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Mathematical Problems in Engineering
Volume 2015, Article ID 473539, 15 pages
Research Article

Global Analysis of a Delayed Impulsive Lotka-Volterra Model with Holling III Type Functional Response

School of Mathematics and Physics, University of Science and Technology Beijing, Beijing 100083, China

Received 9 July 2014; Revised 6 October 2014; Accepted 6 October 2014

Academic Editor: Shaofan Li

Copyright © 2015 Hui Wang et al. This is an open access article distributed under the Creative Commons Attribution License, which permits unrestricted use, distribution, and reproduction in any medium, provided the original work is properly cited.


A delayed impulsive Lotka-Volterra model with Holing III type functional response was established. With the help of Mawhin’s Continuation Theorem in coincidence degree theory, a sufficient condition is found for the existence of positive periodic solutions of the system under consideration. By applying the comparison theorem and constructing a suitable Lyapunov functional, the permanence and global attractivity of the model are proved. Two numerical simulations are also given to illustrate our main results.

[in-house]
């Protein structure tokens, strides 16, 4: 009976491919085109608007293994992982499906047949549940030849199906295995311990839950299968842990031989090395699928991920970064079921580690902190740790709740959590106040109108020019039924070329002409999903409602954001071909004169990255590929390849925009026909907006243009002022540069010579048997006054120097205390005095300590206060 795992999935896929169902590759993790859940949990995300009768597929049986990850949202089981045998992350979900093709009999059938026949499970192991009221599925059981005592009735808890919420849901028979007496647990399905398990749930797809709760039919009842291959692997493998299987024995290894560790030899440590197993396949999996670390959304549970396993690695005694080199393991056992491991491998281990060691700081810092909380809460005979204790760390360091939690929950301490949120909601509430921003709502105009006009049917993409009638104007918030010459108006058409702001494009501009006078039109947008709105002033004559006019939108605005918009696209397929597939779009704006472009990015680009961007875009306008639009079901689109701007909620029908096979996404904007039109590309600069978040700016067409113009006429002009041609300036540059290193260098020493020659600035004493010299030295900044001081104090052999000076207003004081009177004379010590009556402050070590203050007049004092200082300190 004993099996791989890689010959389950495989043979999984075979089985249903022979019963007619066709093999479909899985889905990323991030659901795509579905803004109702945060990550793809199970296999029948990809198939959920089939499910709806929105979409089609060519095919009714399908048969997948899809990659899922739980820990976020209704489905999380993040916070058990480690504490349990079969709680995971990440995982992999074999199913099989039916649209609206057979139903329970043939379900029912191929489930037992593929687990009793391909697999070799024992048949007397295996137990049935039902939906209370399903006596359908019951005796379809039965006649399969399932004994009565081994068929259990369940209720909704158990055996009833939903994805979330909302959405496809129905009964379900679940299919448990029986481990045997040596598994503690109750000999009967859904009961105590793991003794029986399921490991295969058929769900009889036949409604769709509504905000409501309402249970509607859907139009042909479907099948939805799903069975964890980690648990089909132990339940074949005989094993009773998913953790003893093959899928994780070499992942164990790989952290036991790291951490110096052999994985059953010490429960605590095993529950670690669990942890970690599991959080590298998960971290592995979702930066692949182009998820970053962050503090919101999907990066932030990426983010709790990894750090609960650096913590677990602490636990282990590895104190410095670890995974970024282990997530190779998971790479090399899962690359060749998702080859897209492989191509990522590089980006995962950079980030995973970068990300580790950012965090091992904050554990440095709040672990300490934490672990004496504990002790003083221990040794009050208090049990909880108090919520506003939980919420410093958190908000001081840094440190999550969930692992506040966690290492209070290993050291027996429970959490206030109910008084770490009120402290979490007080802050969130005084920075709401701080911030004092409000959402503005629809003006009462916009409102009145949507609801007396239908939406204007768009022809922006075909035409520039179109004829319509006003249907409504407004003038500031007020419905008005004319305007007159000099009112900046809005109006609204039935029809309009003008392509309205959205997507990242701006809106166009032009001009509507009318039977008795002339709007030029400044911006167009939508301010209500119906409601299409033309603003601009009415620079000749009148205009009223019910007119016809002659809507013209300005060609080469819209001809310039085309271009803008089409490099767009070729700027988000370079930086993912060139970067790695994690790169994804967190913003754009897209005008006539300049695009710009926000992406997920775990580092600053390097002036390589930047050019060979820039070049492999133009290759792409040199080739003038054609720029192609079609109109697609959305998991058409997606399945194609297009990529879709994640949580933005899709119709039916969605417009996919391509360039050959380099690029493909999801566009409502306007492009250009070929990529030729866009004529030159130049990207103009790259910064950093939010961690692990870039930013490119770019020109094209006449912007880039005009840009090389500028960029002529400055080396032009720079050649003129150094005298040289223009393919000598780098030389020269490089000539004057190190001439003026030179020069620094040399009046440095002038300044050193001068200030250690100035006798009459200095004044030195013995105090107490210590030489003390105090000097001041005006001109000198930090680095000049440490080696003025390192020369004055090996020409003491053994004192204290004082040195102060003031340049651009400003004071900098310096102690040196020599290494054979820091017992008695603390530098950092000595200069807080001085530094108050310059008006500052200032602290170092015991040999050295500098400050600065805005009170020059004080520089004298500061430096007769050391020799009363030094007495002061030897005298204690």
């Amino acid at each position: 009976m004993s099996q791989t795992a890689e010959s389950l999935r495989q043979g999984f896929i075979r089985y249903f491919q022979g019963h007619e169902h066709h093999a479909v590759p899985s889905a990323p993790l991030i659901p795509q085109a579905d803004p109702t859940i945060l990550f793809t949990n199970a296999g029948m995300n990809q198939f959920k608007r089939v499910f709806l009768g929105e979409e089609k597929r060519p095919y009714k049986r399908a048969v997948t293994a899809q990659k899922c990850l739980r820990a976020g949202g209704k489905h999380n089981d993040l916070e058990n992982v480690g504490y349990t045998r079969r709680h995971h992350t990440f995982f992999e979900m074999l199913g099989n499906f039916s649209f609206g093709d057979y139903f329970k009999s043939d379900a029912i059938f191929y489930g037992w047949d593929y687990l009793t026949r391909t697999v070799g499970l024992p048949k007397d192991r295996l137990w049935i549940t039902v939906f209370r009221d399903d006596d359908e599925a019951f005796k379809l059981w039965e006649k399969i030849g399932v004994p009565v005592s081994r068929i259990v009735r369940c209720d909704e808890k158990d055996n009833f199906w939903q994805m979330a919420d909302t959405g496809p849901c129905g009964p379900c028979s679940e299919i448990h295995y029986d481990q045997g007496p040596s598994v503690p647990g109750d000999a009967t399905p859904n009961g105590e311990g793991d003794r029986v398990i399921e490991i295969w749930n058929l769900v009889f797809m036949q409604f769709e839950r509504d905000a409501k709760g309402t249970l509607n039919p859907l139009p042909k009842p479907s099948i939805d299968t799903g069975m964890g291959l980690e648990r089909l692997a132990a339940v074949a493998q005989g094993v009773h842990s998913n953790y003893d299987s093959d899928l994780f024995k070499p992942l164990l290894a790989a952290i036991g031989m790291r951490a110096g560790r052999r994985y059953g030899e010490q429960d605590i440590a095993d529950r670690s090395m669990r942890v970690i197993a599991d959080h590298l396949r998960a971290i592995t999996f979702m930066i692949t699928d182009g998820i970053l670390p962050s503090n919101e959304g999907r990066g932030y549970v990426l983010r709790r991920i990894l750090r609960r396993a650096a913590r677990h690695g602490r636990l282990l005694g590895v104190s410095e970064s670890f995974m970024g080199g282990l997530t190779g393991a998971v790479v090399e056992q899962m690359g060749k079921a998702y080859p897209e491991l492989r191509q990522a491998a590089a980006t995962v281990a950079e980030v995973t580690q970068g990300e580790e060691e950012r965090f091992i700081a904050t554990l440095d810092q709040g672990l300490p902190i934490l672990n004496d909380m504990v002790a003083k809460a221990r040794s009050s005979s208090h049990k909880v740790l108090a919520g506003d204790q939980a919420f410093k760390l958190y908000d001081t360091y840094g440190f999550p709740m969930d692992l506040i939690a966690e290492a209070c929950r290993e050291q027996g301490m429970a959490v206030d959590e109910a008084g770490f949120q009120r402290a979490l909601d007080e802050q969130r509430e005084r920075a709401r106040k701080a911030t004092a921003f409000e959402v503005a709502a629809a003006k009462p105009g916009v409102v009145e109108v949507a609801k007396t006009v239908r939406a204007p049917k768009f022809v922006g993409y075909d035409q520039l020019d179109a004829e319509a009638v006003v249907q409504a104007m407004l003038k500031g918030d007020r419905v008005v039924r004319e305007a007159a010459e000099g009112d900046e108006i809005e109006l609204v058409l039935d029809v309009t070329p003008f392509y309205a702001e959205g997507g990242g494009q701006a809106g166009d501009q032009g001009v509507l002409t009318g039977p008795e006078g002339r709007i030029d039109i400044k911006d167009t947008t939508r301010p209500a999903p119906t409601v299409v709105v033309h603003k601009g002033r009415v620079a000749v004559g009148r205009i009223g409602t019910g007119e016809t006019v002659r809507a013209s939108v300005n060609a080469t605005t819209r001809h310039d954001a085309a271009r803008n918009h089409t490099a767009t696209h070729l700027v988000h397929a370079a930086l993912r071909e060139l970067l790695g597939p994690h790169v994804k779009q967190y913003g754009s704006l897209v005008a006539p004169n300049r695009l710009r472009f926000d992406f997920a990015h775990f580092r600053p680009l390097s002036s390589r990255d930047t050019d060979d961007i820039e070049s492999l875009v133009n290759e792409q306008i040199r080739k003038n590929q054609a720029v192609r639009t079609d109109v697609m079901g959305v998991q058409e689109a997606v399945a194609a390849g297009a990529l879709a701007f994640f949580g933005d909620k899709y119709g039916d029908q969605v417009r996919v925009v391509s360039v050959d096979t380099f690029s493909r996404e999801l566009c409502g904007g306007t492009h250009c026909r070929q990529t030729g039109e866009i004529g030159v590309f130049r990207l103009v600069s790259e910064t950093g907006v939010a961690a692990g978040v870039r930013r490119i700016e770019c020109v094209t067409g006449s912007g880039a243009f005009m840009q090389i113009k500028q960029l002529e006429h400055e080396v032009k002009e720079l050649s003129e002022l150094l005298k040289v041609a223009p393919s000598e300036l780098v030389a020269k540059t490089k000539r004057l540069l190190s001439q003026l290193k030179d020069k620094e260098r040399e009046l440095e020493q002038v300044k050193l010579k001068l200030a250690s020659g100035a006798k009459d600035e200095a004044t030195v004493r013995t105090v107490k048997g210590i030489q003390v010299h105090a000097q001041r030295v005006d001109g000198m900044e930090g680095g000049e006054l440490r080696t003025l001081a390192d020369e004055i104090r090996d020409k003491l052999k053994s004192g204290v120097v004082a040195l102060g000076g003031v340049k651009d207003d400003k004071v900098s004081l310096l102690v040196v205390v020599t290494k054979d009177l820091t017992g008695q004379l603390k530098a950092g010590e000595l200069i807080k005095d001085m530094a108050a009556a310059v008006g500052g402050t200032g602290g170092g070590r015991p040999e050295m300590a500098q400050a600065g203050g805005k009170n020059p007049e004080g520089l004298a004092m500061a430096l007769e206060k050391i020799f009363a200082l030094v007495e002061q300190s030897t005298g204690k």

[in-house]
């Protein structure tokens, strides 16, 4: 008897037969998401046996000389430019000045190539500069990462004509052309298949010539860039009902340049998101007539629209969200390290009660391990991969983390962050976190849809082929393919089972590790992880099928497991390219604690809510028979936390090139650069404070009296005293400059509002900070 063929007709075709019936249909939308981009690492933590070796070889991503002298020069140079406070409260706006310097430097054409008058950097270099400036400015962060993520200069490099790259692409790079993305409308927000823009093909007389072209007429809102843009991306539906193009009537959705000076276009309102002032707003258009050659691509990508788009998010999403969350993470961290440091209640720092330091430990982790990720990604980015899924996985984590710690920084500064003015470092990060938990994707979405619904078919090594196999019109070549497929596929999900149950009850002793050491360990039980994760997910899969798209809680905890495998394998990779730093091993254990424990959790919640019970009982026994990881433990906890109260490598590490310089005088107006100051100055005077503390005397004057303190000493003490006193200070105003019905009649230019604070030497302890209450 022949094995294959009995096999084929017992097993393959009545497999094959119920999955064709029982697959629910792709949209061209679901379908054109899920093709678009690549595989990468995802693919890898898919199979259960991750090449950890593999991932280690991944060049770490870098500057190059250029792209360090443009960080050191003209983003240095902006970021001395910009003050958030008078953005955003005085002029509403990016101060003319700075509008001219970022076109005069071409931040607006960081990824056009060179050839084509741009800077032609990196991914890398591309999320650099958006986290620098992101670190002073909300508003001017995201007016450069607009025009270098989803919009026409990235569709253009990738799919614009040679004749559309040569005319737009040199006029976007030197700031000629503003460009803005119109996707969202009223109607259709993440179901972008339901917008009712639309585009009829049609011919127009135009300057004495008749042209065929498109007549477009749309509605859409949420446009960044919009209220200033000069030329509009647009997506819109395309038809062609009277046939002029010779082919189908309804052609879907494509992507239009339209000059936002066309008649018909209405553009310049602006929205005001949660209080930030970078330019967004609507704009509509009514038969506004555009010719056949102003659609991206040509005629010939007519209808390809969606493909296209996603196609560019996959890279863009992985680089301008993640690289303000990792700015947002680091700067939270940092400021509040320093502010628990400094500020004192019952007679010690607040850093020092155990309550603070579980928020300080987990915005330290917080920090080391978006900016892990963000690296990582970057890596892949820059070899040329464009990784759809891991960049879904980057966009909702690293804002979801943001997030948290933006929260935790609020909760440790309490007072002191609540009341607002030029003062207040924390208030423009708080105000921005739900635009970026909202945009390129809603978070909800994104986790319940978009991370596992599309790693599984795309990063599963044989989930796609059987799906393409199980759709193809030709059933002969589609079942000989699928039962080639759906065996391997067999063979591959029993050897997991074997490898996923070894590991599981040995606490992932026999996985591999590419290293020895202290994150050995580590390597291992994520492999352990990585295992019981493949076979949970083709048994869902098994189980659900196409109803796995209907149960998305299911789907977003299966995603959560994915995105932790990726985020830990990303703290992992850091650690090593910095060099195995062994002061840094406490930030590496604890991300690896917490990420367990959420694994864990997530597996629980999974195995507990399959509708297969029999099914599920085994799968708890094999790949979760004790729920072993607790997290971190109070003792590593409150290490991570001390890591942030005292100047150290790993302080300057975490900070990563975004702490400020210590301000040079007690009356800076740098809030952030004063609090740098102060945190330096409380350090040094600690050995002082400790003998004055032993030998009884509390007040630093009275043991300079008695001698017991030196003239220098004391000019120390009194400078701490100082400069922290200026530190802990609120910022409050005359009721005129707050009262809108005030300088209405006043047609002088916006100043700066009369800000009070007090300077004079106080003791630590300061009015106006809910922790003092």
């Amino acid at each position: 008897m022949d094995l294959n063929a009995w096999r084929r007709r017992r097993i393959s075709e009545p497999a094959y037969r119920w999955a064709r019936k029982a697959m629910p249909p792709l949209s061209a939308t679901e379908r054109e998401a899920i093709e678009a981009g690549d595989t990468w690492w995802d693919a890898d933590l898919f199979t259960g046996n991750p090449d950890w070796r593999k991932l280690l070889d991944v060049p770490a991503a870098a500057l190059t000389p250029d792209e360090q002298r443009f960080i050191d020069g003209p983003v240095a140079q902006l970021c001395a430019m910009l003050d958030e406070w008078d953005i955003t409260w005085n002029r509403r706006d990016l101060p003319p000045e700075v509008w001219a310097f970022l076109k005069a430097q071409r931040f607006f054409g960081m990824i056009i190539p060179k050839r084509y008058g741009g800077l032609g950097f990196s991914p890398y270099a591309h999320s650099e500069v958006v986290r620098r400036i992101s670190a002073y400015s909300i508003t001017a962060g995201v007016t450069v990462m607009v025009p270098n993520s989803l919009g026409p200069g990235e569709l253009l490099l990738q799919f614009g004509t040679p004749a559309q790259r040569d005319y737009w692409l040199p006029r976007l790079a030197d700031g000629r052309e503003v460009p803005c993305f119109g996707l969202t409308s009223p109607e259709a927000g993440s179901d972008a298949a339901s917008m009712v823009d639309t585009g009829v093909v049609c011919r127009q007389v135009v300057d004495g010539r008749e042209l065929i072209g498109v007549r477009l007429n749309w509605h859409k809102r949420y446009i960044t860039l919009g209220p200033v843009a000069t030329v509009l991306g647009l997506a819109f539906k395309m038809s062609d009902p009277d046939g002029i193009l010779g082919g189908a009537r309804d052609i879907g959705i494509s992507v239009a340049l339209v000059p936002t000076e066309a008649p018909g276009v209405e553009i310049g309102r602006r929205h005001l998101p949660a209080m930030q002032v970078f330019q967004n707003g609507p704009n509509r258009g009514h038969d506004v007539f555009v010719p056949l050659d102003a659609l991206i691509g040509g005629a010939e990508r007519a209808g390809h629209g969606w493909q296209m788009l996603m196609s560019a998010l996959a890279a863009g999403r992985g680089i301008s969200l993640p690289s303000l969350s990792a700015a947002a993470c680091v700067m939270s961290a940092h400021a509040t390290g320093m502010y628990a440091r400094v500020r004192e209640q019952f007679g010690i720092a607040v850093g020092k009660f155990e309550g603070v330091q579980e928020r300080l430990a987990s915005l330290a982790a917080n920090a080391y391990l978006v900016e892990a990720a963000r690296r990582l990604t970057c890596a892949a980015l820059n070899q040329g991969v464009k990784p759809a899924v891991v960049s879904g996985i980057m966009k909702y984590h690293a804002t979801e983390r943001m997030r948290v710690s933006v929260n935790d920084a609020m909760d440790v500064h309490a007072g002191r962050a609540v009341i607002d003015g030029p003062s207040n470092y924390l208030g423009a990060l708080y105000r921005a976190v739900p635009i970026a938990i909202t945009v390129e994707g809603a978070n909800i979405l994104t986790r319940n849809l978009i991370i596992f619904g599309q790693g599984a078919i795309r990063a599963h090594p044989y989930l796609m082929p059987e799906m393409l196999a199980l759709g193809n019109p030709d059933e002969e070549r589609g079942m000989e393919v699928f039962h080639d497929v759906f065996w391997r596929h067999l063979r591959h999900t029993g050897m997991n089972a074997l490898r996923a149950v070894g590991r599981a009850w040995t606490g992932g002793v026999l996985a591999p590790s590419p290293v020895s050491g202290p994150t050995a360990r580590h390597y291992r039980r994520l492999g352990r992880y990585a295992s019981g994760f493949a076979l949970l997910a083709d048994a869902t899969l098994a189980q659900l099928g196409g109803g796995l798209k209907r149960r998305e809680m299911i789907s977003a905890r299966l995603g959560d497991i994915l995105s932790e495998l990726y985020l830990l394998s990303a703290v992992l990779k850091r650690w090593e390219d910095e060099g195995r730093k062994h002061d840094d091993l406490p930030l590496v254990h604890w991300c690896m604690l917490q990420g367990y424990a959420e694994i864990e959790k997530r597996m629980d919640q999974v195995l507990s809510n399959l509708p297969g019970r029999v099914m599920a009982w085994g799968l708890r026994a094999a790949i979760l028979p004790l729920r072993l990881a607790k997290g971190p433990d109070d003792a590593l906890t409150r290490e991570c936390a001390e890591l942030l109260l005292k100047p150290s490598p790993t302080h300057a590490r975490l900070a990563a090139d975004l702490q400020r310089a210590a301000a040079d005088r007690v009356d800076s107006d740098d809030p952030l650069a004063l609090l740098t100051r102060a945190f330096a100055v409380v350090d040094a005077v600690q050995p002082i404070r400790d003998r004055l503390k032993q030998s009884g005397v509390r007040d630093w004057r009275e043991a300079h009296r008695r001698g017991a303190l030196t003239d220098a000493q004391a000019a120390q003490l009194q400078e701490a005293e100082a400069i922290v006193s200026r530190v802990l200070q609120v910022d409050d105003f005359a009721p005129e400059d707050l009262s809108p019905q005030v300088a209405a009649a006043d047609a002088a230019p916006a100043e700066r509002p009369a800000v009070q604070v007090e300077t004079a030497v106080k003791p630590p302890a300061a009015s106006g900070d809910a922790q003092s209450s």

1. Introduction

Recently, many complicated but realistic predator-prey systems based on classical Holling type functional responses have been analyzed by ecologists and mathematicians; see papers [16] and so forth. For example, a positive periodic solution to a Lotka-Volterra model with mutual interference and Holling III type functional response was proposed by Lv and Du in [2]; Zhang and his coworkers studied positive periodic solutions in a predator-prey model with Hassell-Varley type functional response, nonselective harvesting, and multiple delays in paper [6]. The theoretical values of these studies not only have great significance in biological economics but also provide strong support for the management and development of renewable energy.